There are many e-book stores on the market today such as the iBookstore, the Kindle Store, Sony’s eBookstore, Google Books, and more.
But which one is worth your money?
The decision comes down to many factors, the biggest of which being where you want to read your content.
Are you looking for a tablet computer, or a gadget to focus on reading? Do you have multiple devices, or do you have a flip phone and a laptop?
We pick one winner that seems to excel in any category you choose, given the fact that you want to read and not play Angry Birds.
It doesn't matter that Amazon doesn't use the 'open' ePub like Apple, because every provider uses DRM to lock down digital content anyway. Yes--if you use an iPad or a Nook you can rent out library books from certain libraries using ePub, but using this simple tool, you can convert just about anything to a Kindle-ready format.
What does matter is where you can read content you've purchased. With Kindle, you can access your content on almost any device (like Amazon's Kindle, Android, iOS, PC, Mac, Windows Phone 7, and more)
We liked the iBooks app the best, but it's only available on iOS devices. The Nook app was clunky, and we had an overall better experience with the Kindle app.
It's tough to tell exactly how many books each store has in its library, because some of them include free books (from sources like Project Gutenberg) to artificially jack up the library total.
We did a little research and break down the numbers for you, as far as we can tell.
According to Amazon, the Kindle Store has more than 850,000 books, while the iBookstore has around 200,000, and the Nook Store has 2,000,000 books (which includes an undisclosed number of free books that Amazon tells you how to access). Google Books has more than 3,000,000, but many of which are old books that have been scanned and are difficult to read.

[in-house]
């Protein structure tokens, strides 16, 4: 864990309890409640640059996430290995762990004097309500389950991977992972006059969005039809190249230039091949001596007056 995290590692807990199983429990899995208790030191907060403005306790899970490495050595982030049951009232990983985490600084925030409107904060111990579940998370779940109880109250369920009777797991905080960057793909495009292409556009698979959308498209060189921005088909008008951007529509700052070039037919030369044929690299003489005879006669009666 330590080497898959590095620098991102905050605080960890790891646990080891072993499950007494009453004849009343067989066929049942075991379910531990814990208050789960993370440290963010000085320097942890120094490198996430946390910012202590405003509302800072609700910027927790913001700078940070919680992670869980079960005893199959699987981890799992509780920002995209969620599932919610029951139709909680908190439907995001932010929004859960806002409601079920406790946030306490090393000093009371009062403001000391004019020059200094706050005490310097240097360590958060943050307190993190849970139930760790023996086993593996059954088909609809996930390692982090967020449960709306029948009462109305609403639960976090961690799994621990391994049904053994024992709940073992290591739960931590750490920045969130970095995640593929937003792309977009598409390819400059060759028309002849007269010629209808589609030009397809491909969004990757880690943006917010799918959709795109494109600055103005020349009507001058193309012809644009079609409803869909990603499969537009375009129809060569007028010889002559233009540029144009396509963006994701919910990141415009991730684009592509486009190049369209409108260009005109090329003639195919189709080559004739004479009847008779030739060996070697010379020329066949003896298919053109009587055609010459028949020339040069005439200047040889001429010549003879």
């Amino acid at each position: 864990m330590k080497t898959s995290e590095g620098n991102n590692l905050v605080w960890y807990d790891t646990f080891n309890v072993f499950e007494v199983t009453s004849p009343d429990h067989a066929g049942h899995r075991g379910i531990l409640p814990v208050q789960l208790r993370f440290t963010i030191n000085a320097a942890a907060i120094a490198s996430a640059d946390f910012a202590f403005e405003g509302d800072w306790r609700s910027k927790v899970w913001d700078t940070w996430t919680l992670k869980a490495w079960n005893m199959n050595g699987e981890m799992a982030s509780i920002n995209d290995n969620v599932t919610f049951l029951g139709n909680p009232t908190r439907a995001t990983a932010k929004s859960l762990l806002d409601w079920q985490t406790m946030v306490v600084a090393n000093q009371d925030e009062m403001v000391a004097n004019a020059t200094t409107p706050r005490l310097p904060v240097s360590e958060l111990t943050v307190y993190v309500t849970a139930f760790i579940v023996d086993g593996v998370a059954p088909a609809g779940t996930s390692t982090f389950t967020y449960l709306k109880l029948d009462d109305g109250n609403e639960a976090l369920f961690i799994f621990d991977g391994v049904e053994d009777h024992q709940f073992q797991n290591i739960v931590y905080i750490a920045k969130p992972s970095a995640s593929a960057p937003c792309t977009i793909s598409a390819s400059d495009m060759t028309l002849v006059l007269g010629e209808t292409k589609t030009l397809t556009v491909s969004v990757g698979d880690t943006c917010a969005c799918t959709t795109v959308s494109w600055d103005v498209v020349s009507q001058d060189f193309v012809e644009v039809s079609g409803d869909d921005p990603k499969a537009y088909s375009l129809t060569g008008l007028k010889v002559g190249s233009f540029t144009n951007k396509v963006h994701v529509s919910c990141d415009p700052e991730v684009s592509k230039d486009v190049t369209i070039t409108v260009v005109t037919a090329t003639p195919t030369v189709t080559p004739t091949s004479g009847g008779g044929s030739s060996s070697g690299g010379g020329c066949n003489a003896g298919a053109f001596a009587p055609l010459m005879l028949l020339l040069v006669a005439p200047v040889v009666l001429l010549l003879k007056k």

Regardless of how big the library of books is, Amazon's Kindle Store has a 'curated' feel to it, whereas the Nook Store merely has categories to guide you. There is a Kindle Blog, as well as staff recommendations, Kindle eBooks Exclusives, and more.
Combining its insanely long battery life, weight, ease of use, and price, we think the Kindle is a winner.
The Kindle lasts three times as long as the iPad or the Nook (even the e-ink version of the Nook) at 30 hours of usage time, and contains new technology enabling higher contrast text.
If you're looking for a device to read things besides books, the Kindle probably isn't your best bet. But for reading books, the Kindle is the best device, and it works flawlessly with the Kindle Store.
Amazon.com has become an expressive community of book-lovers.
People from around the world write lengthy, critical, and thoughtful reviews to help you figure out if you want to buy a book. We've yet to find a service or website with as insightful and as numerous reviews for products as we've found on Amazon, and the bookstore is at the heart of it.
In this way, the Kindle store may not be the biggest, but it is certainly the best store for finding a great book to read.
Using services like Lendle (or by having friends with Kindle books), it's easy to lend and borrow books for two weeks at a time, even if you don't have a Kindle. All you need is the app for your computer or device and a couple purchased books.
The more Kindle books you own, the more borrowing credits you get to ask other Lendle users for their Kindle books. The service is fun and easy to use.
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